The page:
Here’s the thing about being in the hospital: either you’re on the verge of dying, or you’re on the verge of dying.
I mean, either you have so many tubes sticking in and out of you, and doctors and nurses poking and prodding and assessing and prognosticating and muttering that you’re about to croak, OR everything has been patched up so neatly and so well that there’s nothing left to do except wait for the doctor to finish talking on the phone so he can tell the head nurse so she can tell the nursing assistant so she can tell the orderly so he can get a wheelchair so he can wheel you out the door to physical therapy before you keel over from boredom.
The best part about going to P.T.—the best best part—is that it gets me away from the television. You’d think I’d appreciate the change in scenery, the chance to stretch my legs, someone with an intact brain to talk to perhaps, but all I care about it getting away from the television.
That roommate of mine? The 75-year-old living in sin with her boyfriend? Lipitor, Lipitor, Lipitor? She keeps the television on all the time. To Fox News.
All. The. Time.
The television is attached to the wall opposite our beds, near the ceiling. There’s a speaker built in to each bed. For some reason, mine won’t shut off. She is hard of hearing and keeps cranking the volume. Every time she leaves her bed, I turn off the television. She never takes the hint. I ask her to turn it off. She leaves it off for five minutes.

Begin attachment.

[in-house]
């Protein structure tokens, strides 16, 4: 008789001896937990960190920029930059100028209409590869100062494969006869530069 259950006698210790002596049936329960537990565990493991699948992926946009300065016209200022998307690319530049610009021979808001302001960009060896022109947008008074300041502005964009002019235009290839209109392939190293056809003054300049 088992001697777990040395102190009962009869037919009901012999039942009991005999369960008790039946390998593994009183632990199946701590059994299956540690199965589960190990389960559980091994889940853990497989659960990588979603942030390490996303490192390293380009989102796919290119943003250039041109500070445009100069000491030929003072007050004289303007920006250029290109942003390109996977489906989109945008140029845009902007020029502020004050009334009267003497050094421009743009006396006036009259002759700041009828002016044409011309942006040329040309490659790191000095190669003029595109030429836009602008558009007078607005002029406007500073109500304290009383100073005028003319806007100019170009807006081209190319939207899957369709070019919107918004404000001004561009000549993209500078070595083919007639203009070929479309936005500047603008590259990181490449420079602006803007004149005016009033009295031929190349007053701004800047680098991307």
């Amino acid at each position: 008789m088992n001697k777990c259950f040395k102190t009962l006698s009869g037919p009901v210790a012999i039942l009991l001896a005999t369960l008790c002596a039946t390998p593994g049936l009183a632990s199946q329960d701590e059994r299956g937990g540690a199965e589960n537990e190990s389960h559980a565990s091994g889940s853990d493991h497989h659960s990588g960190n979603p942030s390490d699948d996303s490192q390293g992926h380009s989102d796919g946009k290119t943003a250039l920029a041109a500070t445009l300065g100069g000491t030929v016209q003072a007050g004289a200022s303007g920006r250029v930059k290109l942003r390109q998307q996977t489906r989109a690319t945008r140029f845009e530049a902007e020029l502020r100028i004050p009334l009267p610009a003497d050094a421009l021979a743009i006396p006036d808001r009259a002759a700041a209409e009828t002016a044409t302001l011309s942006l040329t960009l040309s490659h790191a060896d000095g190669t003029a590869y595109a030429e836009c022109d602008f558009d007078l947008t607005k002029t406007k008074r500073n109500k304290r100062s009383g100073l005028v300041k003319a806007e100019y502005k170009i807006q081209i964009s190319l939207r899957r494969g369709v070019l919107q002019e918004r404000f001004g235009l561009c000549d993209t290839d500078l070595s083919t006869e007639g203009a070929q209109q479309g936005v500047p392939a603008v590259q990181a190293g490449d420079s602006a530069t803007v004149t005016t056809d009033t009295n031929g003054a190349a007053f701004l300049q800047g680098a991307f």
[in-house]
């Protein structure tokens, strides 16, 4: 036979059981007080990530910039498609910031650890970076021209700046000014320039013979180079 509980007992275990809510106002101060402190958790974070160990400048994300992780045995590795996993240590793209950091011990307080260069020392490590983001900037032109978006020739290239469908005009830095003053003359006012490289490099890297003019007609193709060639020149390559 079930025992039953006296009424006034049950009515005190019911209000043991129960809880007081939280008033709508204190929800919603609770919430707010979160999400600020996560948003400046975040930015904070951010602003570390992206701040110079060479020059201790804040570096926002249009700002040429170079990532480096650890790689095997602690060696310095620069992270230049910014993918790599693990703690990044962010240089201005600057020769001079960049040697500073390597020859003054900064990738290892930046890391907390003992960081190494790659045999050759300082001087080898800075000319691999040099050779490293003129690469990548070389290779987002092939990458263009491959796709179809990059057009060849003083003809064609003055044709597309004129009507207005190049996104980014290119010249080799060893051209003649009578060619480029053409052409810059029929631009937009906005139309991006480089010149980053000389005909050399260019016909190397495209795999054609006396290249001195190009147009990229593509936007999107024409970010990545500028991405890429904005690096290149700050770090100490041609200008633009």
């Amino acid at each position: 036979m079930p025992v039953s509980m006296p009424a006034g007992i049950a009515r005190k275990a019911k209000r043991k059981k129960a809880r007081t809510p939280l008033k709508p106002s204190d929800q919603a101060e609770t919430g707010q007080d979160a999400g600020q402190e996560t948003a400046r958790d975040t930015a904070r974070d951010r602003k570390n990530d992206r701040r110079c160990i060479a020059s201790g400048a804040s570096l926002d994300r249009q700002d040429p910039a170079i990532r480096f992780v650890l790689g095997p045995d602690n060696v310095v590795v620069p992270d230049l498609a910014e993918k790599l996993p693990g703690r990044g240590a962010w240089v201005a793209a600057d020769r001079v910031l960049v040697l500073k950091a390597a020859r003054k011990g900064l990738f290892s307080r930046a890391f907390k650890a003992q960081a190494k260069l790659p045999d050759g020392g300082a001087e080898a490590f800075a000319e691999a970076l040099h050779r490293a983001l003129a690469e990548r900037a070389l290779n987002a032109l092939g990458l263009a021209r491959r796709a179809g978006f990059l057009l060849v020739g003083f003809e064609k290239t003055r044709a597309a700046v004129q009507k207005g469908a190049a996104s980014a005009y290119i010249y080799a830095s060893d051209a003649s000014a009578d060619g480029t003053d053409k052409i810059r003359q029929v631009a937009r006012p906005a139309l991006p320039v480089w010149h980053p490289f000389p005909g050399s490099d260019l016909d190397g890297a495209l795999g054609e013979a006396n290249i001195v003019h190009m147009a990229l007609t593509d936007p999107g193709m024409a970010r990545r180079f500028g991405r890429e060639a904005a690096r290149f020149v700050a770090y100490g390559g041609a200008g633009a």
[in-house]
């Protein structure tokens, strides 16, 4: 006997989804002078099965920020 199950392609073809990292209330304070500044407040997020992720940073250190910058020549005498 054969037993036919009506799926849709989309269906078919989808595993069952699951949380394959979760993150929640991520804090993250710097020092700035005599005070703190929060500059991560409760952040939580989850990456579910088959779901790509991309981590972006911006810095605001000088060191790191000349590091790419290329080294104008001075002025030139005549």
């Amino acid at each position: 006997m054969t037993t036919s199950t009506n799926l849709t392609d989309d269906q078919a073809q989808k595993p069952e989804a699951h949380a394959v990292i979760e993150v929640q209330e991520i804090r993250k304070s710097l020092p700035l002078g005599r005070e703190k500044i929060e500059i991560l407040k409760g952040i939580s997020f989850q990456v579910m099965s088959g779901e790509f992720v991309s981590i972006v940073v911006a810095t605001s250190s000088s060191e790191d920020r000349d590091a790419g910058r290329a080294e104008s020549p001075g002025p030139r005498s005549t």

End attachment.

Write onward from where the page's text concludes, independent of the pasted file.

Fox News. All. The. Time.
P.T. for me consists of trying to walk with a walker. Yes, it has tennis balls cupped over the feet. No, I am not wearing two hospital gowns. I am wearing my own clothing. Well, sweat pants and tee shirt. And a gait belt.
A gait belt is a long strip of cotton webbing that gets buckled around your waist so the therapist can grab hold of you should you start to fall. Like the diapers, they’re built for two, so there’s a lashing and whipping of the extra stuff every time one goes on.
And they come in different colors. I don’t know if the color is significant, like a karate belt. Some people had fluorescent orange ones. I was sure I would get one of those, since I was still a FALL RISK. But no, I got an ordinary white one. Maybe the P.T. department didn’t prejudge.
Walking with a walker was hard. I found that I could not talk and walk at the same time. Being brain injured made that impossible. As near as I can reproduce it, this is how my brain felt when my therapist asked a question while I was trying to move my left foot:
which, loosely translated, means, “Can you lift that foot higher?”
But at least I couldn’t hear Fox News. All. The. Time.
My walk ended in the rehab unit’s cafeteria. This room has five big round tables flanked by sinks and refrigerators and a television. There are some magazines to read, mostly old copies of Arthritis Today and the hospital’s in-house monthly. We’re supposed to hang out here and chat. My therapist sat me down and got me a cup of ice water. At the table with me were two younger men, the only other residents who were younger than I am. We were the only people in the room.
I had just a split second to decide, before the therapist disappeared: did I stay with these two guys who were sitting two feet from a 36-inch T.V. watching some program featuring men with long bushy beards, lots of beer cans, and alligators, or did I go back to Fox News (which, for a split second of that split second, became one in my damaged brain, one huge bushy-haired beer-swilling no-new-taxes reptilian newscaster spewing about flecks of Obamacare), a decision so critical to my future that I was driven to my feet with all the urgency I could muster (took three rocks back and forth, as I recall, and a push off with both hands, and I had to grab the table).
“WAY!” I screamed. It was a strangled, warbled, garbled, indistinct, plaintive scream, but a scream nevertheless.
“Yes?” said the therapist as she turned back towards me.
“I want to go home,” I whispered.